The commonest form of macroscopic levator trauma is an avulsion: a traumatic dislodgment of the puborectalis muscle from its bony insertion (see Figures 3 and 4). This has a substantial impact on hiatal dimensions.13 In addition, there is irreversible overdistension of the levator hiatus in more than a quarter of all women after vaginal childbirth.5 Excessive distensibility of the hiatus (‘ballooning’), whether as a result of childbirth or congenital, is associated with prolapse14 and prolapse recurrence.15 Ballooning and avulsion, while often associated, seem to be independent predictors of prolapse and prolapse recurrence.15, 16 Appearances are rarely consistent with pudendal neuropathy, which in the past was considered the main aetiological factor in pelvic floor dysfunction17, 18, even in women after severely obstructed labour.19
Avulsion is most commonly diagnosed by tomographic ultrasound20 (see Figure 4) or magnetic resonance imaging (MRI)21, but it is palpable vaginally.22-25 It requires some instruction, but diagnosis by palpation can very likely be as valid as diagnosis by imaging.26 The index finger is placed parallel to the urethra, with the tip of the finger at the bladder neck and its palmar surface adjacent to the posterior/dorsal surface of the os pubis. An intact muscle leaves just enough room to fit the palpating finger between urethra medially and insertion of the puborectalis muscle laterally. If there is no muscle palpable on the os pubis and its inferior ramus immediately lateral to a finger placed parallel to the urethra and if this finger can be moved over the inferior pubic ramus without encountering muscle for 2–3cm, a diagnosis of levator avulsion is made. Poor contraction strength can help alert the examiner to an increased likelihood of avulsion25, and there are a number of other predictors.27
Avulsion often causes marked asymmetry of the hiatus28 and sometimes this asymmetry is evident even on clinical inspection. On Valsalva, the anus and perineum are displaced towards the healthy side, pushed by a prolapse descending preferentially on the avulsed side. On pelvic floor muscle contraction, the perineum and anus are pulled by the contralateral intact muscle, again resulting in displacement towards the healthy, undamaged side.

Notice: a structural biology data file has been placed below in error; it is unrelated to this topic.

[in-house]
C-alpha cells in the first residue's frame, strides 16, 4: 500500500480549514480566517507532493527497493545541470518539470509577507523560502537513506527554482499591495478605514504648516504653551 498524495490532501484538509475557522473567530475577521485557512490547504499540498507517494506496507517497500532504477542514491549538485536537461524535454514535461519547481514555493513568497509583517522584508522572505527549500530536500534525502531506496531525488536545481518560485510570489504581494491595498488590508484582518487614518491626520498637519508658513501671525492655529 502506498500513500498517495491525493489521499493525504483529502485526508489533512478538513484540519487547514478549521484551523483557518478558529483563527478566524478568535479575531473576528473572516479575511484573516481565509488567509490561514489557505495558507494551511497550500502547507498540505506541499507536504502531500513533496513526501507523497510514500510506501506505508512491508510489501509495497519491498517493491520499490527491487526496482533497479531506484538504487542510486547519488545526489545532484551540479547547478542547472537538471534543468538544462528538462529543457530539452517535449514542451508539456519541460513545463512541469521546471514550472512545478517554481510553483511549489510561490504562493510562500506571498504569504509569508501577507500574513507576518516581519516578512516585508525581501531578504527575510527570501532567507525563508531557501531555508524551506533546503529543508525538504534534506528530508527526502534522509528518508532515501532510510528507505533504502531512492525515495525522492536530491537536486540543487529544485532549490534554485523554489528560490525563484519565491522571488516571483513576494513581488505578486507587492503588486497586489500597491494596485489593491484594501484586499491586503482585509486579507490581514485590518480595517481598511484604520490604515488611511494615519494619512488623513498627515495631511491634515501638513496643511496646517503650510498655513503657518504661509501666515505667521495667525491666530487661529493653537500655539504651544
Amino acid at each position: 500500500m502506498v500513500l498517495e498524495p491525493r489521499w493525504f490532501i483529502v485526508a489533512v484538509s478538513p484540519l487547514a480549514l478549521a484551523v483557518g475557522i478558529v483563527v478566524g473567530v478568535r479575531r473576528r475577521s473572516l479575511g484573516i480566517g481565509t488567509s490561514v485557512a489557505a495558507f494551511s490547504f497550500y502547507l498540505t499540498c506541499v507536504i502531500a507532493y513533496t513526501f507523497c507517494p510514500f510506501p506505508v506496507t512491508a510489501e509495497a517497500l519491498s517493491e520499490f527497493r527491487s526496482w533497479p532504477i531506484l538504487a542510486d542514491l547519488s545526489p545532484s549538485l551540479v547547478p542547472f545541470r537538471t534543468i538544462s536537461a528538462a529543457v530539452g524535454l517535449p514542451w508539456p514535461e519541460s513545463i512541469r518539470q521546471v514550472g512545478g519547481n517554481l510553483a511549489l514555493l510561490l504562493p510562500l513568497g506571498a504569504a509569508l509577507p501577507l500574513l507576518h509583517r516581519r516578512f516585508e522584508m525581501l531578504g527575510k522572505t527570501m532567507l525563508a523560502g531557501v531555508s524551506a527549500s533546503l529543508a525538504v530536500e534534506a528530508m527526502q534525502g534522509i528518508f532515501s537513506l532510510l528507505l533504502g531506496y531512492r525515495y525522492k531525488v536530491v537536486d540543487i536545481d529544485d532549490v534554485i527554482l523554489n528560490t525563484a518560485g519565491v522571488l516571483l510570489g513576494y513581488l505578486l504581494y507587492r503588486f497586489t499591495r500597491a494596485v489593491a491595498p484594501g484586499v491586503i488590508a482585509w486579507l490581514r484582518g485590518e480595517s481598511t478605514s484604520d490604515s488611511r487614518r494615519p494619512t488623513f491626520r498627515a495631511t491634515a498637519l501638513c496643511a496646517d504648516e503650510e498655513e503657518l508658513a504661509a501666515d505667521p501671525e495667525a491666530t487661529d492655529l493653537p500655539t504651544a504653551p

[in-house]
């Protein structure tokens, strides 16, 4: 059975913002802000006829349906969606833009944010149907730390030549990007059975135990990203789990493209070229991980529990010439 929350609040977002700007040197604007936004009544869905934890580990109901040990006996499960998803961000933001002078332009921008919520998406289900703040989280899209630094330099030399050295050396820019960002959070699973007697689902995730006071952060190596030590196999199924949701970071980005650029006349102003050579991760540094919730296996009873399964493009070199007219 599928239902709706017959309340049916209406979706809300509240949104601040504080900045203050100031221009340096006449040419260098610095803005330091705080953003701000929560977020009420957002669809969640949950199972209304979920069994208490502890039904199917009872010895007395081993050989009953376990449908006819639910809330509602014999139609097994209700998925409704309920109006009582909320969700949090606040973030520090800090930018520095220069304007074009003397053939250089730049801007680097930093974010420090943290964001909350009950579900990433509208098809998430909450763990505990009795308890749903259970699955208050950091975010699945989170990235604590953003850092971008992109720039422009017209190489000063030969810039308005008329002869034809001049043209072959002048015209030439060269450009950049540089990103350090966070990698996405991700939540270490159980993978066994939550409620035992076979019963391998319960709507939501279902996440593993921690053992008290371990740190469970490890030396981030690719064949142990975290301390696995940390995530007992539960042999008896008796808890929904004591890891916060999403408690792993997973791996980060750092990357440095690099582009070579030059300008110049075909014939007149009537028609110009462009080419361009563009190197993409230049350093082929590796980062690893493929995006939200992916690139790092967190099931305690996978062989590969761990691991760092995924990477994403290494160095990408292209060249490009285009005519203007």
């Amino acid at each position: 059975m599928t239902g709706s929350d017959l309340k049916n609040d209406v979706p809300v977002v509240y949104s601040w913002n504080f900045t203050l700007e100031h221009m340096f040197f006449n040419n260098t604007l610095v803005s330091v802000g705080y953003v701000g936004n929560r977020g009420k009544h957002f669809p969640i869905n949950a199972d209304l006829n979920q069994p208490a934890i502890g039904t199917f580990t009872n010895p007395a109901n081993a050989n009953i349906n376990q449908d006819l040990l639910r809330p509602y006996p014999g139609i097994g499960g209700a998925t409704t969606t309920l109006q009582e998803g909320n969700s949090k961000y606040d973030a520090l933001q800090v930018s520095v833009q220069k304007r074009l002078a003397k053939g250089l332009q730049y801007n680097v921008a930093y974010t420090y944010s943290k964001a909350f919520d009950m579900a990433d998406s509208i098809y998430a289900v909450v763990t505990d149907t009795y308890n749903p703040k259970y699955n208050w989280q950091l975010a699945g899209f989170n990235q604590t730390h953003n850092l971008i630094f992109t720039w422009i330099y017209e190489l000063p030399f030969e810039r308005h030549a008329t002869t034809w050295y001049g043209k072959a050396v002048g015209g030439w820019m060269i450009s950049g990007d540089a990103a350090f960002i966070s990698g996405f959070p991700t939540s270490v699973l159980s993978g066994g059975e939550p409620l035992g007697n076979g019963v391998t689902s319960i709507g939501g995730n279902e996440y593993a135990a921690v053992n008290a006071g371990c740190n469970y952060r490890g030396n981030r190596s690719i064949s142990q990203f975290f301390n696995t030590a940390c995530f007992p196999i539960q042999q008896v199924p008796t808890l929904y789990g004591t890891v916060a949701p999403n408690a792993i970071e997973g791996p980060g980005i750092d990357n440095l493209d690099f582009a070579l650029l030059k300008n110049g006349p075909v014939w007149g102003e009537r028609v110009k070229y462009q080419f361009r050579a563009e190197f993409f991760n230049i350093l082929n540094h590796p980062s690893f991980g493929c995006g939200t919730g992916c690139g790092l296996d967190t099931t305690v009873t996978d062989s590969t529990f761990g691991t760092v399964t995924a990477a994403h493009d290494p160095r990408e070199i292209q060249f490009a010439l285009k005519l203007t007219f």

While about 10–30 per cent of women will suffer macroscopic levator trauma5,29-35, there is an even greater number who sustain ‘microtrauma’, in other words irreversible overdistension of the levator hiatus.5 The predictors of microtrauma may vary from those that predict levator avulsion.5 It is not yet clear what the long-term impact of such morphological and functional changes is, but neither ongoing deterioration nor ‘healing’ is likely to be common.36
It is likely that factors such as birthweight, length of the second stage, size of the fetal head and forceps delivery increase the probability of avulsion injury.5, 29-35,37 However, such ‘predictors’ are of very limited use since they are not available before the onset of labour. In order to prevent levator avulsion, we would need predictors that can be determined during pregnancy. In some studies, avulsion seems associated with maternal age at first delivery.29, 38, 39 Finally, there is ample evidence suggesting it is usually the first vaginal delivery that causes by far the most morphological and functional alteration, both in terms of actual tears as well as in terms of levator distensibility or pelvic organ support.40-43
Traumatic disconnection of the levator ani from its insertion has substantial consequences for function. Contraction strength as estimated by Oxford grading25 and instrumented speculum44 is reduced by about a third, an observation that may help diagnose levator trauma. Avulsion results in a hiatus that is larger (by 20–30 per cent), especially in the coronal plane45, more distensible and less contractile.44,13 Most importantly, avulsion is associated with symptoms and signs of prolapse.23, 25 Women seem to notice the effect of avulsion as a reduction in contraction strength on pelvic floor muscle contraction46,47 and as increased vaginal laxity and reduced tone on intercourse.48